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Lamont hoping vast experience of Scots will make the difference

Having made more than twice as many Test appearances as the most capped Englishman taking the field today, Sean Lamont is hoping the experience he and his senior colleagues have gathered can give Scotland a crucial edge.

Scotland's Sean Lamont training ahead of collecting his 72nd cap.  Picture: SNS
Scotland's Sean Lamont training ahead of collecting his 72nd cap. Picture: SNS

The wing turned centre has represented his country 71 times compared with England prop Dan Cole's 35, while Dougie Hall's first start in six years means that when the game kicks off five Scots – Lamont, Hall, captain Kelly Brown (52), Euan Murray, who is bringing up his half century today and Jim Hamilton (41) will have played 40 or more internationals.

By contrast, only three Englishmen – Chris Ashton (29) and Ben Youngs (28) are the others – have played more than 20 and even in the front five, where Cole plies his trade, the Scottish quintet have won 161 caps, just 30 fewer than the entire England team.

"You've encountered more situations so whatever the situation is on the field I'm sure there's been a time when we've been there before so you know how to deal with it," Lamont reckoned. "You can do everything you can off the field beforehand but until you're playing that 80 minutes you've just got to see how it goes."

Lamont's own move infield is accommodating what is the most inexperienced unit in the Scotland team, a back three in which, at the age of 20, Stuart Hogg is the senior man with 10 caps with Tim Visser boasting half that many and Sean Maitland making his debut. His principal message to them is simple.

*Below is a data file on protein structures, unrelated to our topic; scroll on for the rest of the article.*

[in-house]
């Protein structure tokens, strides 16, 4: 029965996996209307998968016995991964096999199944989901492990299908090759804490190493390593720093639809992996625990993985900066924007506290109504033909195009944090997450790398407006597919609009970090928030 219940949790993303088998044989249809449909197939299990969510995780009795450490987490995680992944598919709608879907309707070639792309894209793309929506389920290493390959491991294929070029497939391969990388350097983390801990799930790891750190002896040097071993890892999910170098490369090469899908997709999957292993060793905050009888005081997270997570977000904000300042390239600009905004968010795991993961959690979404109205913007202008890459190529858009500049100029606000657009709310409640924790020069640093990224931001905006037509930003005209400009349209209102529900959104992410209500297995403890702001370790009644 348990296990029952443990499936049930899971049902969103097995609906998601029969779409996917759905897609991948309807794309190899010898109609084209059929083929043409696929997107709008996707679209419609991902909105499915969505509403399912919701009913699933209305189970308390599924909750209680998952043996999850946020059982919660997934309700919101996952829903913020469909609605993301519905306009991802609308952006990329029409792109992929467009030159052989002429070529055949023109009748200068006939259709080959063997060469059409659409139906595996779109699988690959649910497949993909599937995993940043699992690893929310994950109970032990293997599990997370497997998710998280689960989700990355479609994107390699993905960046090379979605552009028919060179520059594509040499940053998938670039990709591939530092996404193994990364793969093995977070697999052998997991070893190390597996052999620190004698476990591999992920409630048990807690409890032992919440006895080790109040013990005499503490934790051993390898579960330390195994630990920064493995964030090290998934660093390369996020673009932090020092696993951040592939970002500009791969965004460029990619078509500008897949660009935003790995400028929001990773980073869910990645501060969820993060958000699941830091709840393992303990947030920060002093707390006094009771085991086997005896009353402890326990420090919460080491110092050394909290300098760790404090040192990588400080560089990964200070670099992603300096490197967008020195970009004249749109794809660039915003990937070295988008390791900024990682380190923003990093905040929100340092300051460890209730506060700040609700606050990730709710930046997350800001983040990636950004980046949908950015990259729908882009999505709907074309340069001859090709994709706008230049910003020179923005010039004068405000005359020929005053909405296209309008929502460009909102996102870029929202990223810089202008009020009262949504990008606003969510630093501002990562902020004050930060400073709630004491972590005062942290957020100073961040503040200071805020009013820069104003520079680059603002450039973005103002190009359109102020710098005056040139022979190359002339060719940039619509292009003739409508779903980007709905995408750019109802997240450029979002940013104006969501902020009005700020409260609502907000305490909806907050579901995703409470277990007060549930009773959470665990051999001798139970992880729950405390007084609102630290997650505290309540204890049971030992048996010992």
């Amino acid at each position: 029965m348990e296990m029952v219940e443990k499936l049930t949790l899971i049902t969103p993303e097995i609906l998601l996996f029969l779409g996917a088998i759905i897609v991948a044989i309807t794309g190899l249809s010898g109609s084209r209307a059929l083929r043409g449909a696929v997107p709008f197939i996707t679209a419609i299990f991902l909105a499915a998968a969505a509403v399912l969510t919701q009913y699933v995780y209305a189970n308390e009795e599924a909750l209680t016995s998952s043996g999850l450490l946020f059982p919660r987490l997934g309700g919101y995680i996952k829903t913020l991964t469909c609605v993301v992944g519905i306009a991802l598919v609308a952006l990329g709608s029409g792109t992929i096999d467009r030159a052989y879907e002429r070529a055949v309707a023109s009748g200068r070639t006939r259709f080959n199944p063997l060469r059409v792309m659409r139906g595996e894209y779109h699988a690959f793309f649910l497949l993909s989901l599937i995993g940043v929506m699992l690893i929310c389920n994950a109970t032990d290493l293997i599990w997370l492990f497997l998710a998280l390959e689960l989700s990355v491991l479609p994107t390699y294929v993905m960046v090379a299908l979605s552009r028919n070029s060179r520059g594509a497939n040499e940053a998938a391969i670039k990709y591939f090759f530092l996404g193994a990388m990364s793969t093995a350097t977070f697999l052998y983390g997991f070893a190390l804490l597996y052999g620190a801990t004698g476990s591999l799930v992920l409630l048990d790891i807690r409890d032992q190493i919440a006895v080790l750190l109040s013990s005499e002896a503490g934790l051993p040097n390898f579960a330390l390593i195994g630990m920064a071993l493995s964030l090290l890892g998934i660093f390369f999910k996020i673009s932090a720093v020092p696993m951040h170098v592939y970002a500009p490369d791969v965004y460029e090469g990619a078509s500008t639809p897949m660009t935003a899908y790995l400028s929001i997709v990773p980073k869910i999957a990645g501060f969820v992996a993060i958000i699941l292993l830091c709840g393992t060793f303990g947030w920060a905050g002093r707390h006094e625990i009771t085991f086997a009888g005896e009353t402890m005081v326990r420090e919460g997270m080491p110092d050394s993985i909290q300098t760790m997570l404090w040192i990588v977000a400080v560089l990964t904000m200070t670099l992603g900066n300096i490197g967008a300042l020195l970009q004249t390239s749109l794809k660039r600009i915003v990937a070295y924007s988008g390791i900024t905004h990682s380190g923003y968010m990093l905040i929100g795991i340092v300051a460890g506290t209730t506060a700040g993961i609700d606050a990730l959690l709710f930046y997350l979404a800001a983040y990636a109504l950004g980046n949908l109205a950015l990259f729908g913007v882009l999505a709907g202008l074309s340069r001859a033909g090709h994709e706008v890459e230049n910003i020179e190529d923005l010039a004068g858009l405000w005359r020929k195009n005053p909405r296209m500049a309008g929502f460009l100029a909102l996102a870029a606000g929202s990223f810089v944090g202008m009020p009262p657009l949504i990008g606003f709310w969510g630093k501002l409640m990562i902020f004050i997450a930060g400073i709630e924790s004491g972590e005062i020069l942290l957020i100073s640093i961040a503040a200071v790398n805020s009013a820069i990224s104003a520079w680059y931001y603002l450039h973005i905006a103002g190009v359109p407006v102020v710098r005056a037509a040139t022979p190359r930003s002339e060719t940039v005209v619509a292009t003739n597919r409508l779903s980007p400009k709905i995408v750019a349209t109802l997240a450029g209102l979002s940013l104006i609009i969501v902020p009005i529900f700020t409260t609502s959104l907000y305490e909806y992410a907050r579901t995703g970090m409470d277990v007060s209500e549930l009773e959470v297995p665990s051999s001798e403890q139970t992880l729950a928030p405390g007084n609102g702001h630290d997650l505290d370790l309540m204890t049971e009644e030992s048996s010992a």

"Keep calm and we know what we need to do, we have the gameplan in place and if we stick to it, it will work," he said. "We've simplified a few things and it's no frills, but it's something that we think will be effective. If we implement it correctly, it gives us the best chance."

It was inevitable that there would be an element of getting back to basics with so little time to prepare under this new regime, but there is a freshness too.

"New coaches always come in and bring new ideas," said Lamont. "It's the same wherever you are, whether with Scotland or club or wherever. Very rarely will a coach keep everything the same. "They try not to change too much in one go, but we've just simplified it because there's not been a whole lot of time so it's been concentrated. Training's been really hard, really intense, but it's been good, it's been fun."

As Scott Johnson, their caretaker coach, noted yesterday, the firepower provided by the new-look back three has transformed the threat Scotland offer and make them a team others will be more wary of.

Having been part of a Scotland team that feels it could and should have won the last two meetings with England, then, Lamont likes their chances. "I'm not a betting man . . . I don't like gambling but we're happy to be underdogs and it's always been close with England in the last few," he said.

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